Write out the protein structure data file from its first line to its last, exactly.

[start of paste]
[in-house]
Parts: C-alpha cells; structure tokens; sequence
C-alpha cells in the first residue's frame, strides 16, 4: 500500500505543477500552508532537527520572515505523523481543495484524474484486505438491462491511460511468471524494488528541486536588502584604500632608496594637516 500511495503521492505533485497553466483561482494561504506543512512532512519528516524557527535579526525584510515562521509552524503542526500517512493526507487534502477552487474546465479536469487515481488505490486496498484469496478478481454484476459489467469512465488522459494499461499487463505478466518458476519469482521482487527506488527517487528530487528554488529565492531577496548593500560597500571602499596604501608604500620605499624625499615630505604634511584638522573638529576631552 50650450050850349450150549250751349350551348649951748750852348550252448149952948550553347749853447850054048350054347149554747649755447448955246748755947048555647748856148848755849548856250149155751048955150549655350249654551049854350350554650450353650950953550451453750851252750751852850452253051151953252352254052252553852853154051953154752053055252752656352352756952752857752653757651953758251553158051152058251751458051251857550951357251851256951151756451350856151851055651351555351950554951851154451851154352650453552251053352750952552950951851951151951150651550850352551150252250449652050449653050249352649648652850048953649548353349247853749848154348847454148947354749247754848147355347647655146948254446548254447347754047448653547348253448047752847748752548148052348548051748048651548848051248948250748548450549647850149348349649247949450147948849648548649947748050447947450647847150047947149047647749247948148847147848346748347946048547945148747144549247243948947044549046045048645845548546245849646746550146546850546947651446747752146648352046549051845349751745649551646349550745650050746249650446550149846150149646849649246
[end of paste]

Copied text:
[in-house]
Parts: C-alpha cells; structure tokens; sequence
C-alpha cells in the first residue's frame, strides 16, 4: 500500500505543477500552508532537527520572515505523523481543495484524474484486505438491462491511460511468471524494488528541486536588502584604500632608496594637516 500511495503521492505533485497553466483561482494561504506543512512532512519528516524557527535579526525584510515562521509552524503542526500517512493526507487534502477552487474546465479536469487515481488505490486496498484469496478478481454484476459489467469512465488522459494499461499487463505478466518458476519469482521482487527506488527517487528530487528554488529565492531577496548593500560597500571602499596604501608604500620605499624625499615630505604634511584638522573638529576631552 50650450050850349450150549250751349350551348649951748750852348550252448149952948550553347749853447850054048350054347149554747649755447448955246748755947048555647748856148848755849548856250149155751048955150549655350249654551049854350350554650450353650950953550451453750851252750751852850452253051151953252352254052252553852853154051953154752053055252752656352352756952752857752653757651953758251553158051152058251751458051251857550951357251851256951151756451350856151851055651351555351950554951851154451851154352650453552251053352750952552950951851951151951150651550850352551150252250449652050449653050249352649648652850048953649548353349247853749848154348847454148947354749247754848147355347647655146948254446548254447347754047448653547348253448047752847748752548148052348548051748048651548848051248948250748548450549647850149348349649247949450147948849648548649947748050447947450647847150047947149047647749247948148847147848346748347946048547945148747144549247243948947044549046045048645845548546245849646746550146546850546947651446747752146648352046549051845349751745649551646349550745650050746249650446550149846150149646849649246